Many believe that, in addition to the right to die, there is also the right to "take possession" of one's own death, in tangible consciousness of its imminence. According to Jonas (1985) "the doctor should be willing to honor the fundamental significance of death in earthly life (against its modern negative attributes, which must be removed) and not deny a dying person his prerogative to enter into a relationship with the end that is approaching and to make it his own." Jonas' reasoning, like the more general concept of a "right to die," it is not lacking in ambiguity. Firstly, it reflects a reductive view of the dignity of dying, whose ethical value would consist simply in the capacity of the individual to assume full responsibility to manage it independently. Secondly, there is an underlying renunciation or a certain skepticism concerning the possibility of clearly defining the "moment of death," in that Jonas seems to give the impression of legitimizing passive euthanasia (allowing death) to free the patient, the family, and medical personnel from the burden of a prolonged and irreversible coma, and to bring an end to controversies concerning ways of obtaining organs for transplants. According to the German philosopher, in fact, the confines between life and death remain necessarily vague: efforts to define them precisely, identifying death as an event, would be the same as misrepresenting them.
3. The Interruption of Artificially Activated Functions and the Transplants of Human Organs. In some cases, and more frequently today, the question of whether we are before a living patient or the body of a dead person, in order to establish which behavior would be ethically allowed, cannot be answered, according to Jonas, with a definition of death. We can only answer by asking whether it would be humanely justified, for the good of the patient, to artificially prolong the life of a body that has been "separated" from its brain: the irreversible and total loss of cerebral functions would not authorize the postponing of death for the rest of the organism as a natural consequence of such functional loss. Forgoing a precise definition of death and the refusal of techniques to artificially maintain vital functions in a clinically dead patient –always according to Jonas– would also have the advantage of not promoting the sometimes ambiguous interests related to transplants, which maximize the value of the body once "dead," risking its use as a source of organs, almost like a factory for the production of hormones or other chemical components. The search for a pragmatic definition of death implies a soul-body, brain-body dualism: the real human being would be the brain, and the rest of the body only its simple instrument (cf. Jonas, 1980). The previous ambiguities and uncertainties, however, would disappear if we avoid using the word "patient" when we could legitimately use the word "deceased," though deceased with some life support systems activated. As previously mentioned (cf. above, IV), the definition of death constitutes a valid, rational base to conceptually transfer, with a scientific basis, the body of the patient into the category of "cadaver," for which the interruption of life support systems can no longer be considered as euthanasia, just as, on the other hand, the prolonging of certain vital functions with a view to potential organ transplants must not imply an intermediate state of "simulated death."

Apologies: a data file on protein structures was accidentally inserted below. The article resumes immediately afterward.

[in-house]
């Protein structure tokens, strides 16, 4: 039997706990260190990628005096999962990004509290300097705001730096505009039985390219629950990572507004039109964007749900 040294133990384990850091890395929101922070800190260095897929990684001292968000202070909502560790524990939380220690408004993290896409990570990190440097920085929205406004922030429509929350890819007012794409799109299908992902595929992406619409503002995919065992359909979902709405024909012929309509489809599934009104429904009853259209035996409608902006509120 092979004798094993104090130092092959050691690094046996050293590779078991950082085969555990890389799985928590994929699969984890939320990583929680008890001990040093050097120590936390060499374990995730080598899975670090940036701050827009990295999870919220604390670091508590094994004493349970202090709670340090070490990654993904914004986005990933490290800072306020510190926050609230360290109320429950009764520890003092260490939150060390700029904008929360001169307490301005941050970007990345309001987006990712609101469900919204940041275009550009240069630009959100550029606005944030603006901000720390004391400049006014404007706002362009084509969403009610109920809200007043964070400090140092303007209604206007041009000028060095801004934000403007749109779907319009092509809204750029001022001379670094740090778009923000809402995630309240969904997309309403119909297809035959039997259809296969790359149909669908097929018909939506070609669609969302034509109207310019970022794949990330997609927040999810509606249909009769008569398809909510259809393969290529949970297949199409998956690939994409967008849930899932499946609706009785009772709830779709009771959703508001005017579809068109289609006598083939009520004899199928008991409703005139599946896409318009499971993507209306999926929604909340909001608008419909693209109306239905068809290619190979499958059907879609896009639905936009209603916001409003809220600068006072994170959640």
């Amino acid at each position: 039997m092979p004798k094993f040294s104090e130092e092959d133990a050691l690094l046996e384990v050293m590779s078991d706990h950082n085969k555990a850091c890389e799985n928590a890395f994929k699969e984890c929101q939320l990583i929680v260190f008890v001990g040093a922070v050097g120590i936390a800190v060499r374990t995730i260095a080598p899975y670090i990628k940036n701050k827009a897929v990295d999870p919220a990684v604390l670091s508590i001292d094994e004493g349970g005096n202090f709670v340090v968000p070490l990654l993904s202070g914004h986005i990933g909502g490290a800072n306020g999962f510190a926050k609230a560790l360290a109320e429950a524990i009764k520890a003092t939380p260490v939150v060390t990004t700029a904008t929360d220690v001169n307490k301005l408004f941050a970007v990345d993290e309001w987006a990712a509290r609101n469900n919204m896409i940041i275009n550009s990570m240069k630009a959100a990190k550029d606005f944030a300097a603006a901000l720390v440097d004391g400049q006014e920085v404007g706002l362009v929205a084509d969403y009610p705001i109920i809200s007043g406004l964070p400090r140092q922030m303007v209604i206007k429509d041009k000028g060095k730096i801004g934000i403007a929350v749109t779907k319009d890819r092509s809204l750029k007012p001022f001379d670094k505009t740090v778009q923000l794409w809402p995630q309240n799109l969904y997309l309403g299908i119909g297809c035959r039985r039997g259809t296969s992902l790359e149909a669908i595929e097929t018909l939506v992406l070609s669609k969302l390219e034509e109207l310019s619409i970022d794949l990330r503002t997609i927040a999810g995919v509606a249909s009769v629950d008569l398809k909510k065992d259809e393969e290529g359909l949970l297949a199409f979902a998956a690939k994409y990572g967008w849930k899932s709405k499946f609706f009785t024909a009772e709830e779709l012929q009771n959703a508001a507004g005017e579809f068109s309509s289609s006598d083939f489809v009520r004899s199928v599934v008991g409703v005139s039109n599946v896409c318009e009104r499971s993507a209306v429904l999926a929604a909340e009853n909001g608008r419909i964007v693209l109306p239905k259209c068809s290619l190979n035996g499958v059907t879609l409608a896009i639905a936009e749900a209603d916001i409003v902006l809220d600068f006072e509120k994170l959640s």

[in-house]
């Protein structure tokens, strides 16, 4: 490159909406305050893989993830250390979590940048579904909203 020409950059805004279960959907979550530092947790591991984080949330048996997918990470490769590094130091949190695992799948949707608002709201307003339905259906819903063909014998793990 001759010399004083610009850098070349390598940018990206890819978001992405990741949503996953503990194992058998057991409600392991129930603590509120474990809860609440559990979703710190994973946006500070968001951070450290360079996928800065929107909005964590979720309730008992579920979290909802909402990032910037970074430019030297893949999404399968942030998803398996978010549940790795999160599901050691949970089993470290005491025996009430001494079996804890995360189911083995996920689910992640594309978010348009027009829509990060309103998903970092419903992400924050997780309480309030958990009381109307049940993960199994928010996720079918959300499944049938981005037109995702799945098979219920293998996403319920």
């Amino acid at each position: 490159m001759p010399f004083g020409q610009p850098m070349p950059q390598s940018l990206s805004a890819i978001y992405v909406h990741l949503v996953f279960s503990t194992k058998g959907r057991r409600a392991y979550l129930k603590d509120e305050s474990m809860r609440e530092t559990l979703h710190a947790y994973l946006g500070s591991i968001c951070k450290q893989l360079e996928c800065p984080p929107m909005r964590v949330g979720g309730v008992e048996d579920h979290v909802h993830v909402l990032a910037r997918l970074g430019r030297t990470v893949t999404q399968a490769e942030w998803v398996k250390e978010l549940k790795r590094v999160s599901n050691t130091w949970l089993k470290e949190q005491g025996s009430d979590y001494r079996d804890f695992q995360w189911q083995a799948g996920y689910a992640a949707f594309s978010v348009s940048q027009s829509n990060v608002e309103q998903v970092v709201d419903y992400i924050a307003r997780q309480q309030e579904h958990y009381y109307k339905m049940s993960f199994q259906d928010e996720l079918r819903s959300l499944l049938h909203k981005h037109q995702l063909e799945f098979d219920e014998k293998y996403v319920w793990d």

Jonas' and other scientists' (cf. Lamb, 1985) concern about the practice of the removal and transplantation of organs being totally free of controversy based upon a supposed lack of respect towards the human body, actually constitutes a different ethical dilemma. The fact that new scientific knowledge and new technological possibilities indirectly offer opportunities for new forms of moral corruption does not mean that such illicit practices are generated by the use of a precise definition of death as such. Moral judgment concerns both the approval, and in some ways the appreciation of the donation of organs, as well as the reprobation of those procedures that would reduce the human body to a mere commodity. By considering organ transplants as a service to human life, the encyclical Evangelium vitae specifies that the donation of organs must be "performed in an ethically acceptable manner" (n. 86). Moreover, "any procedure which tends to commercialize human organs or to consider them as items of exchange or trade must be considered morally unacceptable, because to use the body as an 'object' is to violate the dignity of the human person" (John Paul II, Address to the 18th International Congress of the Transplantation Society, August, 29, 2000, n. 3). So there are specific moral principles capable of regulating both the respect for human life, excluding all forms of euthanasia, and the commendable donation of organs, protecting the dignity of the organ donor's body even after death. The safeguarding of the body is also contemplated by the Italian Civil Code (art. 5), which prohibits its use, totally or partially, for scientific or didactic purposes, except in the cases permitted by Law (specific will of the defunct, mortuary regulations, etc.). A dead human body has various rights, independent of the fact that it, or some of its parts, are kept alive thanks to an artificial respirator. In a secularized and efficient society, the interpretation of such standards is delicate and can always be influenced: actually, true respect for the human body is guaranteed by "faith and hope in the resurrection" (CCC 2300).